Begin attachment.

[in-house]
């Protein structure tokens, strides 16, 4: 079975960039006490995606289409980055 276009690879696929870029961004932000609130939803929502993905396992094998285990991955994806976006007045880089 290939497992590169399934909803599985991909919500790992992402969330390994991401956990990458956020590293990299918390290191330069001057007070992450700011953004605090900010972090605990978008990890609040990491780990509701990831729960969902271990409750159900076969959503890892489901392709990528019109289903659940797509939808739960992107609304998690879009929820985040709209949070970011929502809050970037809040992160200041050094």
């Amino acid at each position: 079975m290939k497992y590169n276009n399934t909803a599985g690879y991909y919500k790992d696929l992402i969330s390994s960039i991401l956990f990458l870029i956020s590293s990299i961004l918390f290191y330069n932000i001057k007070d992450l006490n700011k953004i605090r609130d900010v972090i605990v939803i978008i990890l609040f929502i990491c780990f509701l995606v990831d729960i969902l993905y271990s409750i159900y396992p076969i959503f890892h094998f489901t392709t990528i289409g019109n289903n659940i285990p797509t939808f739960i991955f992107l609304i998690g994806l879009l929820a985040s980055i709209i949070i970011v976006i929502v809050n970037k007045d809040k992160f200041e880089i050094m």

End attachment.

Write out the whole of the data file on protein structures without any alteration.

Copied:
[in-house]
């Protein structure tokens, strides 16, 4: 079975960039006490995606289409980055 276009690879696929870029961004932000609130939803929502993905396992094998285990991955994806976006007045880089 290939497992590169399934909803599985991909919500790992992402969330390994991401956990990458956020590293990299918390290191330069001057007070992450700011953004605090900010972090605990978008990890609040990491780990509701990831729960969902271990409750159900076969959503890892489901392709990528019109289903659940797509939808739960992107609304998690879009929820985040709209949070970011929502809050970037809040992160200041050094």
């Amino acid at each position: 079975m290939k497992y590169n276009n399934t909803a599985g690879y991909y919500k790992d696929l992402i969330s390994s960039i991401l956990f990458l870029i956020s590293s990299i961004l918390f290191y330069n932000i001057k007070d992450l006490n700011k953004i605090r609130d900010v972090i605990v939803i978008i990890l609040f929502i990491c780990f509701l995606v990831d729960i969902l993905y271990s409750i159900y396992p076969i959503f890892h094998f489901t392709t990528i289409g019109n289903n659940i285990p797509t939808f739960i991955f992107l609304i998690g994806l879009l929820a985040s980055i709209i949070i970011v976006i929502v809050n970037k007045d809040k992160f200041e880089i050094m």